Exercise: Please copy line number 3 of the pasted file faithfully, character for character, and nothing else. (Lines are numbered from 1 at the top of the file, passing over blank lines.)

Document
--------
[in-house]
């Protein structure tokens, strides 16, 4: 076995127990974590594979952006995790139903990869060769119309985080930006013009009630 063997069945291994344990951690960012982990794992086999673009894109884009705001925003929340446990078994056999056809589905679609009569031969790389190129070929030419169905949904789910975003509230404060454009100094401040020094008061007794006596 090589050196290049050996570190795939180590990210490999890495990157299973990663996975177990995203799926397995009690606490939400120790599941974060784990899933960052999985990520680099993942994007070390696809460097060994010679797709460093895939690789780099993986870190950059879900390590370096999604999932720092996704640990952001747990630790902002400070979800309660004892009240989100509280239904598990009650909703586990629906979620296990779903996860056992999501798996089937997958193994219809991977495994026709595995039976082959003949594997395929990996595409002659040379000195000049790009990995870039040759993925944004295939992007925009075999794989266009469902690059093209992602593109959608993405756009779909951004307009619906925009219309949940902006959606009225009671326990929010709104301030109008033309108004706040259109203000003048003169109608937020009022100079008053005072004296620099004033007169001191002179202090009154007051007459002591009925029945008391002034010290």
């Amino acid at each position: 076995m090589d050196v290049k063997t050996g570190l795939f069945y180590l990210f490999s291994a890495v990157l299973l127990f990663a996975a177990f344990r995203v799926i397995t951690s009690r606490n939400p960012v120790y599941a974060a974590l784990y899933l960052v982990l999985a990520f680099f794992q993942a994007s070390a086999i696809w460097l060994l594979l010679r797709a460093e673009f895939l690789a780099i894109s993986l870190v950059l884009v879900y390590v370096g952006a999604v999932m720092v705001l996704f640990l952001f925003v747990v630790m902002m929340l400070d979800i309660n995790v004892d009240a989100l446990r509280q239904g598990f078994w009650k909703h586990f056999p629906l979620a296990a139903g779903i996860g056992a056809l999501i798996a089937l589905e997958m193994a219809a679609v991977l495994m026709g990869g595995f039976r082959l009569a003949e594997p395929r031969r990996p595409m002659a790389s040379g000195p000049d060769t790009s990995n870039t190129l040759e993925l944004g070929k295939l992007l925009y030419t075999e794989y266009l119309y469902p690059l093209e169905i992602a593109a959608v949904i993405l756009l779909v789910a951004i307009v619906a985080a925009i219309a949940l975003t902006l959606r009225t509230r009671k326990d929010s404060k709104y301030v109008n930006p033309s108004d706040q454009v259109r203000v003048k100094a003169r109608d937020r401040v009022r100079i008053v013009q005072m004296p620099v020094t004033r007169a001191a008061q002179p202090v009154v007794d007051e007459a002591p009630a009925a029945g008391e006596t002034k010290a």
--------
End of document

């Amino acid at each position: 076995m090589d050196v290049k063997t050996g570190l795939f069945y180590l990210f490999s291994a890495v990157l299973l127990f990663a996975a177990f344990r995203v799926i397995t951690s009690r606490n939400p960012v120790y599941a974060a974590l784990y899933l960052v982990l999985a990520f680099f794992q993942a994007s070390a086999i696809w460097l060994l594979l010679r797709a460093e673009f895939l690789a780099i894109s993986l870190v950059l884009v879900y390590v370096g952006a999604v999932m720092v705001l996704f640990l952001f925003v747990v630790m902002m929340l400070d979800i309660n995790v004892d009240a989100l446990r509280q239904g598990f078994w009650k909703h586990f056999p629906l979620a296990a139903g779903i996860g056992a056809l999501i798996a089937l589905e997958m193994a219809a679609v991977l495994m026709g990869g595995f039976r082959l009569a003949e594997p395929r031969r990996p595409m002659a790389s040379g000195p000049d060769t790009s990995n870039t190129l040759e993925l944004g070929k295939l992007l925009y030419t075999e794989y266009l119309y469902p690059l093209e169905i992602a593109a959608v949904i993405l756009l779909v789910a951004i307009v619906a985080a925009i219309a949940l975003t902006l959606r009225t509230r009671k326990d929010s404060k709104y301030v109008n930006p033309s108004d706040q454009v259109r203000v003048k100094a003169r109608d937020r401040v009022r100079i008053v013009q005072m004296p620099v020094t004033r007169a001191a008061q002179p202090v009154v007794d007051e007459a002591p009630a009925a029945g008391e006596t002034k010290a």